There are more than 170,000 words in the Oxford English Dictionary. Most native English speakers recognize around 30,000, but only 3,000 are used in modern writing and way fewer in everyday speaking.
For the most part, a lot of it is no great loss. But to be honest, it does mean a certain amount of flair has vanished from our idioms.
I have become aware of this lately because I’ve been writing about American life and language in the last half of the 1800s. Boy oh boy, was the slang ever fabulous … and a great deal of it unprintable today by proper standards.
If you were unhappy, you had the morbs.
Admitting to a lie, you acknowledged the corn.
Have to leave town fast? You pulled foot.
A VIP was a big bug, and on the subject of bugs, a mosquito was a gallnipper.
If you were eating a sausage, you were enjoying a bag o’ mystery. Or maybe not.
Swearing was far more colorful than today, judging by the handful of phrases we throw at each other or hear on Netflix. You’ll have to do your own research in this area. But I will say that early in the 19th century, the word bitch applied to either a male or a female (anyone promiscuous). And the word swear was once itself considered a swear word.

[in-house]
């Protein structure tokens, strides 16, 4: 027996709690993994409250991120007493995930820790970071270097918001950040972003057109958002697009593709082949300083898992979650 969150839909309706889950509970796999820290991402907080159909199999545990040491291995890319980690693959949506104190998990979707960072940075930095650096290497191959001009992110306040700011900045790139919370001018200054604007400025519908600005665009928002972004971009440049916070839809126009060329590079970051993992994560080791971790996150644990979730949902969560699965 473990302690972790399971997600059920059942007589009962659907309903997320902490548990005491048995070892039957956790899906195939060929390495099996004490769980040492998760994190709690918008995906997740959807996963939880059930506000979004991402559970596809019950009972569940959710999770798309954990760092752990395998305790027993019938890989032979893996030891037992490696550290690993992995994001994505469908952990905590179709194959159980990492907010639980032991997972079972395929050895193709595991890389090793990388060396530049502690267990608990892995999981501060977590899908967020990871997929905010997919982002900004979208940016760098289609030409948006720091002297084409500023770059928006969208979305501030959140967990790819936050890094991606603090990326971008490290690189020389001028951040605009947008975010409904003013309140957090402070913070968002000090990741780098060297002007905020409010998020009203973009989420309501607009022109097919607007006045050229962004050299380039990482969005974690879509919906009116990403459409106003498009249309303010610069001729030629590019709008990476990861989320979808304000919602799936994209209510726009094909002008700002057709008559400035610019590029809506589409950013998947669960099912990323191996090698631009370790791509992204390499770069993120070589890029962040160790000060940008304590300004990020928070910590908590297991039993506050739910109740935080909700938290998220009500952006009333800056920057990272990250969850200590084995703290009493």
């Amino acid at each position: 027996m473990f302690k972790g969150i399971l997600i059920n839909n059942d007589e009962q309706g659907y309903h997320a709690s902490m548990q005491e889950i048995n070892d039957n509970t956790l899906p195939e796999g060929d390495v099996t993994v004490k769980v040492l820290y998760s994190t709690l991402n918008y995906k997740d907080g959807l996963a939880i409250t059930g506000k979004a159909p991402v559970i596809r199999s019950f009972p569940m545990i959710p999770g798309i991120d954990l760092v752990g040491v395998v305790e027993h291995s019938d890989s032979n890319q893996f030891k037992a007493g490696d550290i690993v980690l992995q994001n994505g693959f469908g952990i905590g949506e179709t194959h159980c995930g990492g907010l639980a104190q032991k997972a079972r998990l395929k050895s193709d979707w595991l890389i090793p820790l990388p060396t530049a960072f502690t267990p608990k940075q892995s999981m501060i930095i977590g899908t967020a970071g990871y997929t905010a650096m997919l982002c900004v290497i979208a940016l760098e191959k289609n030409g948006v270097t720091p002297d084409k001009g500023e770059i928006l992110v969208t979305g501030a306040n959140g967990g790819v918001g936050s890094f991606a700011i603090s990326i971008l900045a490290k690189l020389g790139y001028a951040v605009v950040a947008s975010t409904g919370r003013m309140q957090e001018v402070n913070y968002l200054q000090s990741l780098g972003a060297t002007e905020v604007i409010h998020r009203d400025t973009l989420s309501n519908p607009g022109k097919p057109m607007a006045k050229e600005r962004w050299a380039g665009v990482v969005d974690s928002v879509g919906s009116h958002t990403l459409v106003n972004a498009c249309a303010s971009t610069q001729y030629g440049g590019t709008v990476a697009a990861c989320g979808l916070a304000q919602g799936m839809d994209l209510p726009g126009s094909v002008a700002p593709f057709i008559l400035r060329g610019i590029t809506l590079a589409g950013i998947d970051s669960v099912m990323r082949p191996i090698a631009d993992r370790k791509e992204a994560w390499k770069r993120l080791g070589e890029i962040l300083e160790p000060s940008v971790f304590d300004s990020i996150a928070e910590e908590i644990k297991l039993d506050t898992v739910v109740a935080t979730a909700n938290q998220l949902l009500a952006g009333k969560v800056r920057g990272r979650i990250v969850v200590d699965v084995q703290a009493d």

Some lively phrases have made it through the decades, especially if you are no spring chicken yourself: a biddy is still a hen, bunkum is still claptrap, to whitewash is still to hide your shortcomings, a fix is still a jam, a bad egg is still a bad egg.
But be aware: if you use phrases like these, anyone under the age of 50 may have no idea what you’re talking about. A dear friend of mine wrote about the Gay Nineties, and the whippersnappers in the room thought she was talking about an LGBTQ gathering.
Of course, you don’t even have to go all the way back to the 1800s for lost phrases. Ask a kid the meaning of drop a dime, party line, take a powder, bobbysox or nosegay, and his eyes will glaze over.
The words you use do age you. But if they include such delightfuls as codswallop, gigglemug, ninnyhammer, and rum-hole, then who cares? You’re mighty chirky to be around.
Linda B. Myers is a founding member of Olympic Peninsula Authors and author of the new historical novel “Fog Coast Runaway,” available on Amazon.com, at lindabmyers.com or at local retailers. Contact her at firstname.lastname@example.org.